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Normal Forgetfulness vs. Dementia: How to Tell the Difference

Jun 10, 2024
Normal Forgetfulness vs. Dementia: How to Tell the Difference
As you get older, or you watch your parents age, you may wonder if losing the car keys or struggling to remember a name is a sign of dementia. What’s normal forgetfulness, and what’s not? How can you tell? And what should you do about it?

Even though heart disease kills more than five times as many people per year in the United States than Alzheimer’s disease does, Alzheimer’s — the most common form of dementia — inspires more fear. In a Medicare Advantage survey, 79% said they were “somewhat or very fearful” of Alzheimer’s disease vs. 76% for heart disease. Only cancer beat them both, with 84%.

Dementia doesn’t just kill a person’s body over a long, lingering period. It wipes out that person’s memories and identity and sometimes drastically changes their personality. 

If you’re afraid of dementia — either in yourself or a parent — you may worry every time you or they stumble for a word or misplace a phone or car keys. However, everyone at every age can be somewhat forgetful.

At Advanced Medical Care, our team of neurologists encourages you to pay attention to your mental state. Although there’s no cure for Alzheimer’s disease or any kind of dementia, the earlier it’s caught, the sooner you or your parent can benefit from interventions, including behavioral therapies and medications.

Here, we address the difference between forgetfulness and dementia and explain when you should contact a professional about your brain function. 

Normal forgetfulness

If you spend a lot of time around people younger than you are, you’ll notice pretty quickly that a certain amount of forgetfulness and absentmindedness is just part of the human experience. You may even remember being forgetful in your own youth!

However, as you age and become more aware of the increased risks for dementia, even those normal stumbles for a movie star’s name or your tendency to misplace your phone takes on a more ominous tone. You may be especially attuned to your own forgetfulness if Alzheimer’s disease or another form of dementia runs in your family.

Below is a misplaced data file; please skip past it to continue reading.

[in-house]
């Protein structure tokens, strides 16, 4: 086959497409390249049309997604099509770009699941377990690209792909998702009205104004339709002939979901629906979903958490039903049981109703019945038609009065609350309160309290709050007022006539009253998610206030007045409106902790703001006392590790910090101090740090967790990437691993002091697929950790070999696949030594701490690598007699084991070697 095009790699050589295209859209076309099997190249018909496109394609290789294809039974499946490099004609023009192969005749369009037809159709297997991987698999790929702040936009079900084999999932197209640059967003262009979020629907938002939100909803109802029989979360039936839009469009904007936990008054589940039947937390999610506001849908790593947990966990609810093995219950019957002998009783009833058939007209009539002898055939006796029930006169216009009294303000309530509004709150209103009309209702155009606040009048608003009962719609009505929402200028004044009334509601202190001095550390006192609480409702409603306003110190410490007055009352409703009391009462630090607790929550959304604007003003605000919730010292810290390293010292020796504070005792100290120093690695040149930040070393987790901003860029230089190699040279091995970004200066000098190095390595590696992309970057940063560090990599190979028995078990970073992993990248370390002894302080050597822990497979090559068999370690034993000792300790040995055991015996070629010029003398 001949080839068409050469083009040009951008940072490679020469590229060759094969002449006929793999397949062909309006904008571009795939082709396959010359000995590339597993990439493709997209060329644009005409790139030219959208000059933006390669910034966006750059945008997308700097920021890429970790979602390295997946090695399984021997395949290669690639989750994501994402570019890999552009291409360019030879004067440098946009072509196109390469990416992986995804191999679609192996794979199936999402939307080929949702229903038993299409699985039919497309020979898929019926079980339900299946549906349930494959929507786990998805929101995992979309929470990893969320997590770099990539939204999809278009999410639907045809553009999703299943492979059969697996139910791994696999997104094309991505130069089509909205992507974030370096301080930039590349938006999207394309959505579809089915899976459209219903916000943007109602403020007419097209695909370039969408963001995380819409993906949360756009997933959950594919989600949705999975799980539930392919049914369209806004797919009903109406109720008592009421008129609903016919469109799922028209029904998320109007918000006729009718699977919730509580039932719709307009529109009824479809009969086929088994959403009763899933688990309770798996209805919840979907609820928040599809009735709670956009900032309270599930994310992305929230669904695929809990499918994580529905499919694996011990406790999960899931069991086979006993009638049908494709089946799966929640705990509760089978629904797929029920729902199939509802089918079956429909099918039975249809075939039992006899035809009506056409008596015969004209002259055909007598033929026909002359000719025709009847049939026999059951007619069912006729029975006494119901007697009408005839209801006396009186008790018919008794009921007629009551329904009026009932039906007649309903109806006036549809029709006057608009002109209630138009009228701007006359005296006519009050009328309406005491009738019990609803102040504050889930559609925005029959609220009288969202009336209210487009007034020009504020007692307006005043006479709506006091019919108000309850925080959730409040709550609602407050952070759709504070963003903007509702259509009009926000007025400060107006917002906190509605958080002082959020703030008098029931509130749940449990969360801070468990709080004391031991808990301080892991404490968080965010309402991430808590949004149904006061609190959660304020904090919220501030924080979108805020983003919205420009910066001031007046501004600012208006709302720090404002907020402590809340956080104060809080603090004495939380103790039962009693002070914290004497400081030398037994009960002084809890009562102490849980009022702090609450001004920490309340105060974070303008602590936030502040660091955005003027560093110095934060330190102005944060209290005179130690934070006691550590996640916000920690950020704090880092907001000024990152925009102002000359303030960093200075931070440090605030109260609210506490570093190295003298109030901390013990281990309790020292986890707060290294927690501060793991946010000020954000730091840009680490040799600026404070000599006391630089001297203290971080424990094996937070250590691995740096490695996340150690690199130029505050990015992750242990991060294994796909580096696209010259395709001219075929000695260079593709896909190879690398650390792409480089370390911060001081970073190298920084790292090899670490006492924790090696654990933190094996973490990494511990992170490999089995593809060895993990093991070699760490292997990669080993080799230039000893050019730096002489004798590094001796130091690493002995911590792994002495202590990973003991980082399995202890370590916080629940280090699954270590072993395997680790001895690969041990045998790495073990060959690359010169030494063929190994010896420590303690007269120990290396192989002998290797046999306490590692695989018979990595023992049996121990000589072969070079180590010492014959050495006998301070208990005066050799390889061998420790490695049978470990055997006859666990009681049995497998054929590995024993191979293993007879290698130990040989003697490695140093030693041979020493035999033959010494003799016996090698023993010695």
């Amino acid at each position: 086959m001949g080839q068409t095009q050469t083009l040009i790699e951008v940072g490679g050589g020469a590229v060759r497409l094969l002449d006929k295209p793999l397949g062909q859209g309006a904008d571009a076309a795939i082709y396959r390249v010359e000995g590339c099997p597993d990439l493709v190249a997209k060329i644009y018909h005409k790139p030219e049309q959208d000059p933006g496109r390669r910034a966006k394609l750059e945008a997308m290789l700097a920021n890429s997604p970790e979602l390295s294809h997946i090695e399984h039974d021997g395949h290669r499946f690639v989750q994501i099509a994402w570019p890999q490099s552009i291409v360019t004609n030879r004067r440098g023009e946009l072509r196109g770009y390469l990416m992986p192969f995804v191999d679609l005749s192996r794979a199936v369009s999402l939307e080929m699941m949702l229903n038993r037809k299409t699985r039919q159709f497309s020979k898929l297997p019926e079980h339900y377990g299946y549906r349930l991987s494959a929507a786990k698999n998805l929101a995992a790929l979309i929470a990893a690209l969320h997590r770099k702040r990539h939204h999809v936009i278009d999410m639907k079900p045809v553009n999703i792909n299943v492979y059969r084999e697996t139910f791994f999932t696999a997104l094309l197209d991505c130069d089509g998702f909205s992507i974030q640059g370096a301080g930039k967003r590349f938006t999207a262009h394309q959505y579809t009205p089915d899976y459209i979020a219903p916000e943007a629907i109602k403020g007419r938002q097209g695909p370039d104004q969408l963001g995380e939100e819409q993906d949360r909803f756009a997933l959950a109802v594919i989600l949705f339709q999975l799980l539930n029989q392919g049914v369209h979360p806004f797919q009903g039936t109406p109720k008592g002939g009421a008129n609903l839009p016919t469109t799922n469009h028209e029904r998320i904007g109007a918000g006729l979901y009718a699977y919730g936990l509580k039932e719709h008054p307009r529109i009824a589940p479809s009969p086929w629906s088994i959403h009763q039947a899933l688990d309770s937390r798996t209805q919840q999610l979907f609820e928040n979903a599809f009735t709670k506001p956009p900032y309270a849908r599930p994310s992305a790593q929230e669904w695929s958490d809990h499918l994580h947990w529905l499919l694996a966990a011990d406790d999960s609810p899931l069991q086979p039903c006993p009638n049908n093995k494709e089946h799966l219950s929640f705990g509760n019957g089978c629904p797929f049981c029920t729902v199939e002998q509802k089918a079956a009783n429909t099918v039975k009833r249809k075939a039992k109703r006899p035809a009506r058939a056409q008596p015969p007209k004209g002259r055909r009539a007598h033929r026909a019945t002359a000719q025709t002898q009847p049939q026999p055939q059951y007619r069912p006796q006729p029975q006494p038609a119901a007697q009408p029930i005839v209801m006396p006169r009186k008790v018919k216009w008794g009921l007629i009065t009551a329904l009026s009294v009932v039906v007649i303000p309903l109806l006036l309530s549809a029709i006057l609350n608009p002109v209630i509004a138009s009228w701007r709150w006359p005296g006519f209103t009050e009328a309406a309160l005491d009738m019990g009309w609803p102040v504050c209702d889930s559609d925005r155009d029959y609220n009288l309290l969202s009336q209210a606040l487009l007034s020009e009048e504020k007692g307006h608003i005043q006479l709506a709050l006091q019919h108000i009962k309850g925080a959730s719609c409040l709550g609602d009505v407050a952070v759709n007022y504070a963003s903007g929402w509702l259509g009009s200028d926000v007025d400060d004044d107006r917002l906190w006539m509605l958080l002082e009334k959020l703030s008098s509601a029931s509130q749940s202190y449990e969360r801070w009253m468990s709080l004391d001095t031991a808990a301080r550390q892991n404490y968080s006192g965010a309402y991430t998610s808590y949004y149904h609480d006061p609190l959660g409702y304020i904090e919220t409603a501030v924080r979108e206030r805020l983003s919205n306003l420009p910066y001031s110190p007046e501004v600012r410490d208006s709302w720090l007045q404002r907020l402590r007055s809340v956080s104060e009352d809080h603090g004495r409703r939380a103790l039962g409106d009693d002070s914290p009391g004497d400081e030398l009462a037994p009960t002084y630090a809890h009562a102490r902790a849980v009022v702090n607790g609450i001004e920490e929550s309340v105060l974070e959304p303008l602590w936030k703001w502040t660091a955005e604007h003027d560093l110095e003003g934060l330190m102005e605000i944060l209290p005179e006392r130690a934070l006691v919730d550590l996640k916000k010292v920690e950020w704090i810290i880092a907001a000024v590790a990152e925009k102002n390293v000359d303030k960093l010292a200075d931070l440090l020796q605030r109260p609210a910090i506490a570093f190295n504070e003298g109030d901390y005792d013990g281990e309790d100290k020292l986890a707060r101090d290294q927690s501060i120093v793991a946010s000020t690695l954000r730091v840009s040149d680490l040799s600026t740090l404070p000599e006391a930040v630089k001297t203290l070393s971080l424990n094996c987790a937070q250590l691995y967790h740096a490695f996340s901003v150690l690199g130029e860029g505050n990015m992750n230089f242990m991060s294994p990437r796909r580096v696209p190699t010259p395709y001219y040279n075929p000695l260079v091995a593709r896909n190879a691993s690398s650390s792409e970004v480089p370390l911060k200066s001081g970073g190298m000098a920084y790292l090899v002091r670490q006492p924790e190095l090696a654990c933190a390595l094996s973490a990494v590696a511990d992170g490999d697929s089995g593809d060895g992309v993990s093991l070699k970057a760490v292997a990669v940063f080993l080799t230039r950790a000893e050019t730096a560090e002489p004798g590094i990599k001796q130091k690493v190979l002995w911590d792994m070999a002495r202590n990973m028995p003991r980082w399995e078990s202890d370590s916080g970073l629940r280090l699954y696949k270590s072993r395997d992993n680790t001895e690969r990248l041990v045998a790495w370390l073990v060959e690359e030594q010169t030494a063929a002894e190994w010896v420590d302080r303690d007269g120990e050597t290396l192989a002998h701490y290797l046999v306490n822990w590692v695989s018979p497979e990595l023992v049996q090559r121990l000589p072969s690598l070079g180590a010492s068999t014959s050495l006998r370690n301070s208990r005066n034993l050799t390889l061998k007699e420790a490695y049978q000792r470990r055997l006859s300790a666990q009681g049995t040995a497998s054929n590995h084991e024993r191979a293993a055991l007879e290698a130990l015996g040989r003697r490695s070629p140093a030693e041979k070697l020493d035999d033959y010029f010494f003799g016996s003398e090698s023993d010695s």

In addition, aging brings changes to your brain, just as it brings them to all areas of your body. Your skin isn’t as elastic and strong as it used to be. Your brain, too, may slow down.

So, what’s a normal amount of forgetfulness for the average healthy adult? You can feel more relaxed about your mental state if you:

Forget facts 

Much as you’d like to have a highly superior autobiographical memory or total recall for your life, like actress Marilu Henner, it’s normal to forget things, especially if you don’t regularly use those facts or memories. 

Are absentminded

If you don’t pay attention to your actions, such as putting down your phone or taking your supplements, it’s easy to forget where the phone is, or whether it’s time to swallow fish oil again. You may even forget to pay a bill from time to time.

Stumble over words or names

You try to think of a word or name, but you can’t. In fact, you may be fixated on another name or word that you know is the wrong one, a situation called blocking. This becomes more common with age, but people find about half of blocked memories within a minute. 

Abnormal forgetfulness

When forgetfulness becomes abnormal, it’s usually accompanied by other behavioral changes or odd, unconscious choices. For instance, you don’t just forget where you put your phone; you discover it in the refrigerator. Some other signs of abnormal forgetfulness that need investigation include:

  • Making poor judgments or decisions frequently (spending too much money, taking rides home with strangers)
  • Problems with and stress around taking care of monthly bills; forgetting to pay them frequently
  • Not knowing what day it is or what time of year
  • Not knowing what year it is or who is president
  • Repeating yourself frequently during a conversation
  • Difficulty having a conversation
  • Frequently misplacing things and not being able to find them
  • Difficulty following a storyline on TV or in books
  • Forgetting the names of close friends or relatives

In the early stages of dementia, you may not recognize the signs in yourself, although your loved ones may notice them. However, as the disease progresses, you may feel frustrated by your inability to think, recall, converse, and read as fluently as you once did.

Catching cognitive decline early

The earlier you notice cognitive decline, the easier it is to intervene and slow down its progress. If you believe that you’re struggling with your memory, or if your parent has signs of dementia or Alzheimer’s disease, your first best step is a thorough medical examination and diagnosis so we can institute a treatment plan ASAP.

Do you struggle with your memory or have a parent or partner that you suspect has dementia? Contact the experienced, caring providers at Advanced Medical Care today in Queens and Brooklyn, New York, to schedule a neurological evaluation.

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